When you google “borderline personality disorder” (BPD), you find no shortage of information. Some of this information is credible and explains symptoms. However, others lead to articles about abusive partners and parents, with lengthy narratives about how others have been mistreated by people with BPD, their behavior characterized as that of a typical person diagnosed with borderline.
These stories paint those with borderline as unlovable and evil. Some articles are even from therapists or medical professionals who label those with borderline as untreatable and unstable and incapable. Sometimes, people even use borderline as an insulting label for people they do not like, when borderline personality disorder is a mental illness. Here we’ll talk about some truths about borderline that are often missing from articles full of stigma and bias.
Borderline Personality Disorder often stems from trauma
People with borderline personality disorder often developed symptoms in response to a traumatic upbringing or a traumatic event early on in life. Oftentimes, those with BPD develop their symptoms in order to attempt to protect themselves.
There are treatment modalities that work
Those with borderline personality disorder are sometimes labelled as “untreatable” when there are a number of treatments that are used to help those with BPD lead happy, healthy lives. Dialectical behavioral therapy helps with regulating emotions and helping those with borderline Personality Disorder have healthy relationships with those around them.
Relationships bring with them a fear of abandonment
Close relationships for people with BPD can be difficult to navigate sometimes because they are afraid their partner or friend might leave them. This can cause some of the unstable relationships discussed in those online narratives. Unstable relationships are not born out of anger, but a fear that they are not worthy of a healthy relationship and partner and with a fear those around them will leave them. This is a trauma response. Stable, healthy relationships can be achieved in relationships for those with BPD with the help of a therapist and tools to aid them in emotion regulation.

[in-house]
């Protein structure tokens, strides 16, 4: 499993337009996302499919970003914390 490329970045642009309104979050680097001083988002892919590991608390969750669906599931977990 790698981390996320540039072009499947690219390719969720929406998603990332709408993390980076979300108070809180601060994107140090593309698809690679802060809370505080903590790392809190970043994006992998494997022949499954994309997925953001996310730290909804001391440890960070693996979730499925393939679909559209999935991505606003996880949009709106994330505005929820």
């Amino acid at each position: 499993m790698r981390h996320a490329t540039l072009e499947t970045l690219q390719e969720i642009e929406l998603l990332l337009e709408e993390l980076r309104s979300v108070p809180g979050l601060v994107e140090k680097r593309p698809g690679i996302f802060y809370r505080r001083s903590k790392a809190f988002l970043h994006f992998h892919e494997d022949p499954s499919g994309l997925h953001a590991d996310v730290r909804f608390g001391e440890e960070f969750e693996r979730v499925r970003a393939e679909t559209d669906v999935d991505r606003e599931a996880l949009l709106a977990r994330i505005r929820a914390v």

Borderline personality disorder can look different in different people
A BPD diagnosis can look completely different for different people. In the DSM-5, there are nine symptoms that can be present. To obtain the diagnosis of BPD, only five symptoms need to be present. That means it can be possible that two people diagnosed with BPD only have one overlapping symptom.
People with BPD can lead healthy, happy, independent lives
A diagnosis of Borderline Personality Disorder is not a life sentence of misery and unhappy relationships. Those with BPD can learn coping skills to help them regulate emotions and control impulses. These skills can also help them communicate in a healthy manner with loved ones. Sometimes, symptoms can even dissipate over time. Someone with BPD may feel their symptoms are more intense when they are in their teenage years and feel as if their symptoms become less pervasive as they grow older.
Stigmatization is harmful.
Long story short, borderline personality disorder is a treatable mental illness. Interventions can help those diagnosed with BPD lead healthy, fulfilling, lives filled with meaningful, stable relationships. Stigma can cause those with BPD to feel ashamed and it may even stop some people from seeking treatment. Those who suffer from any mental illness deserve happiness and stability, and stigma does nothing but prevent this. Consider facts before reacting to generalized stereotypes.